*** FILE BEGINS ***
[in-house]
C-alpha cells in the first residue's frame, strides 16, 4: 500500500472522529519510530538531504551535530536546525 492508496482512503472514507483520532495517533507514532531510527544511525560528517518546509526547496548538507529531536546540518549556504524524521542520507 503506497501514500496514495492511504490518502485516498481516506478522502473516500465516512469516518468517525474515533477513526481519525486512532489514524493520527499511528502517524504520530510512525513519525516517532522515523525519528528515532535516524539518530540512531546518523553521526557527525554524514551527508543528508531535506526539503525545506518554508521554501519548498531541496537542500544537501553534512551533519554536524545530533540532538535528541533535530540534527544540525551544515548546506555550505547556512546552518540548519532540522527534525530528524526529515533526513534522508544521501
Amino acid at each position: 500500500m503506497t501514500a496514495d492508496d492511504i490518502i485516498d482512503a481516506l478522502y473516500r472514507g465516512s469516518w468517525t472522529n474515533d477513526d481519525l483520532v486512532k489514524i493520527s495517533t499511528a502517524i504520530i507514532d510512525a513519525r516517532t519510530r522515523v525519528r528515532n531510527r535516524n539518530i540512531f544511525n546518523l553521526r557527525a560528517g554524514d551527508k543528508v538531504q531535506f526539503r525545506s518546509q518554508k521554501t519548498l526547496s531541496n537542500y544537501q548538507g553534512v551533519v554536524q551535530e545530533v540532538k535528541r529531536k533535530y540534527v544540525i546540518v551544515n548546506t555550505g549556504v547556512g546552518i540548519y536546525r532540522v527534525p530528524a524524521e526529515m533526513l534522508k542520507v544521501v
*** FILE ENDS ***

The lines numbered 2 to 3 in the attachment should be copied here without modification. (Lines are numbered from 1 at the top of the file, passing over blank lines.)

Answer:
C-alpha cells in the first residue's frame, strides 16, 4: 500500500472522529519510530538531504551535530536546525 492508496482512503472514507483520532495517533507514532531510527544511525560528517518546509526547496548538507529531536546540518549556504524524521542520507 503506497501514500496514495492511504490518502485516498481516506478522502473516500465516512469516518468517525474515533477513526481519525486512532489514524493520527499511528502517524504520530510512525513519525516517532522515523525519528528515532535516524539518530540512531546518523553521526557527525554524514551527508543528508531535506526539503525545506518554508521554501519548498531541496537542500544537501553534512551533519554536524545530533540532538535528541533535530540534527544540525551544515548546506555550505547556512546552518540548519532540522527534525530528524526529515533526513534522508544521501
Amino acid at each position: 500500500m503506497t501514500a496514495d492508496d492511504i490518502i485516498d482512503a481516506l478522502y473516500r472514507g465516512s469516518w468517525t472522529n474515533d477513526d481519525l483520532v486512532k489514524i493520527s495517533t499511528a502517524i504520530i507514532d510512525a513519525r516517532t519510530r522515523v525519528r528515532n531510527r535516524n539518530i540512531f544511525n546518523l553521526r557527525a560528517g554524514d551527508k543528508v538531504q531535506f526539503r525545506s518546509q518554508k521554501t519548498l526547496s531541496n537542500y544537501q548538507g553534512v551533519v554536524q551535530e545530533v540532538k535528541r529531536k533535530y540534527v544540525i546540518v551544515n548546506t555550505g549556504v547556512g546552518i540548519y536546525r532540522v527534525p530528524a524524521e526529515m533526513l534522508k542520507v544521501v